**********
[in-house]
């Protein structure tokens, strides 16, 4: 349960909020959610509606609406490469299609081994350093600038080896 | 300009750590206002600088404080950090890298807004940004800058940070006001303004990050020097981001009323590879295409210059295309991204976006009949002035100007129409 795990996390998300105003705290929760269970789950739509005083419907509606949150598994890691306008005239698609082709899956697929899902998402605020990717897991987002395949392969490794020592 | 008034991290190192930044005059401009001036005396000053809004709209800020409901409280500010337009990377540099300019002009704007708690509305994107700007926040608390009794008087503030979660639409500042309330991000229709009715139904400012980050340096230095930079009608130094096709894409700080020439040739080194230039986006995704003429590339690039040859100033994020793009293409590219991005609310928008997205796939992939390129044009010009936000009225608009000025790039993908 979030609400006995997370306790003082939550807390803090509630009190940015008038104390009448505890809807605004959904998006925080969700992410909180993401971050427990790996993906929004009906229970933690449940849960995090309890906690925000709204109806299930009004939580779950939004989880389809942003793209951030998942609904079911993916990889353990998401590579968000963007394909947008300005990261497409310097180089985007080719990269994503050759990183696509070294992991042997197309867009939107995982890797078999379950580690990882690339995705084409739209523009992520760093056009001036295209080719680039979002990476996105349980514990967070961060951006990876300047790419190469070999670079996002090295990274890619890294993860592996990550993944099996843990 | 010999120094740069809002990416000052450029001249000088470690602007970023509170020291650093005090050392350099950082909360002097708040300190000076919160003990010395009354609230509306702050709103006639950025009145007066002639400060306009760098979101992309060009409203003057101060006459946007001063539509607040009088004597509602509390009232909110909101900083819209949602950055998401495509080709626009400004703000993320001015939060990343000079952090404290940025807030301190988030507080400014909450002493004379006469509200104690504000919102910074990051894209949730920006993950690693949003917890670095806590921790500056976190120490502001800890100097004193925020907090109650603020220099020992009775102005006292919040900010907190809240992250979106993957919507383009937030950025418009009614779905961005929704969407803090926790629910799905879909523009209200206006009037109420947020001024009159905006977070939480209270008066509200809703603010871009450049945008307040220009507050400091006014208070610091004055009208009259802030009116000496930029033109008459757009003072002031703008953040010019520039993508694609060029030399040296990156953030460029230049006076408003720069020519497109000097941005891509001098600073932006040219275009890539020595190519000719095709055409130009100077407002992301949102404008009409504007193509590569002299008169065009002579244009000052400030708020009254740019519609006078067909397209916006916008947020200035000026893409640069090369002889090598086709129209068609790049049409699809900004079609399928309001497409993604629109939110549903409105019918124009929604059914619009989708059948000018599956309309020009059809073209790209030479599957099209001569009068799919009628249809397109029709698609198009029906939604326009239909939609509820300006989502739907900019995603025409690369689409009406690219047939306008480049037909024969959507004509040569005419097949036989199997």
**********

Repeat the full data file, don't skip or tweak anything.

[in-house]
């Protein structure tokens, strides 16, 4: 349960909020959610509606609406490469299609081994350093600038080896 | 300009750590206002600088404080950090890298807004940004800058940070006001303004990050020097981001009323590879295409210059295309991204976006009949002035100007129409 795990996390998300105003705290929760269970789950739509005083419907509606949150598994890691306008005239698609082709899956697929899902998402605020990717897991987002395949392969490794020592 | 008034991290190192930044005059401009001036005396000053809004709209800020409901409280500010337009990377540099300019002009704007708690509305994107700007926040608390009794008087503030979660639409500042309330991000229709009715139904400012980050340096230095930079009608130094096709894409700080020439040739080194230039986006995704003429590339690039040859100033994020793009293409590219991005609310928008997205796939992939390129044009010009936000009225608009000025790039993908 979030609400006995997370306790003082939550807390803090509630009190940015008038104390009448505890809807605004959904998006925080969700992410909180993401971050427990790996993906929004009906229970933690449940849960995090309890906690925000709204109806299930009004939580779950939004989880389809942003793209951030998942609904079911993916990889353990998401590579968000963007394909947008300005990261497409310097180089985007080719990269994503050759990183696509070294992991042997197309867009939107995982890797078999379950580690990882690339995705084409739209523009992520760093056009001036295209080719680039979002990476996105349980514990967070961060951006990876300047790419190469070999670079996002090295990274890619890294993860592996990550993944099996843990 | 010999120094740069809002990416000052450029001249000088470690602007970023509170020291650093005090050392350099950082909360002097708040300190000076919160003990010395009354609230509306702050709103006639950025009145007066002639400060306009760098979101992309060009409203003057101060006459946007001063539509607040009088004597509602509390009232909110909101900083819209949602950055998401495509080709626009400004703000993320001015939060990343000079952090404290940025807030301190988030507080400014909450002493004379006469509200104690504000919102910074990051894209949730920006993950690693949003917890670095806590921790500056976190120490502001800890100097004193925020907090109650603020220099020992009775102005006292919040900010907190809240992250979106993957919507383009937030950025418009009614779905961005929704969407803090926790629910799905879909523009209200206006009037109420947020001024009159905006977070939480209270008066509200809703603010871009450049945008307040220009507050400091006014208070610091004055009208009259802030009116000496930029033109008459757009003072002031703008953040010019520039993508694609060029030399040296990156953030460029230049006076408003720069020519497109000097941005891509001098600073932006040219275009890539020595190519000719095709055409130009100077407002992301949102404008009409504007193509590569002299008169065009002579244009000052400030708020009254740019519609006078067909397209916006916008947020200035000026893409640069090369002889090598086709129209068609790049049409699809900004079609399928309001497409993604629109939110549903409105019918124009929604059914619009989708059948000018599956309309020009059809073209790209030479599957099209001569009068799919009628249809397109029709698609198009029906939604326009239909939609509820300006989502739907900019995603025409690369689409009406690219047939306008480049037909024969959507004509040569005419097949036989199997």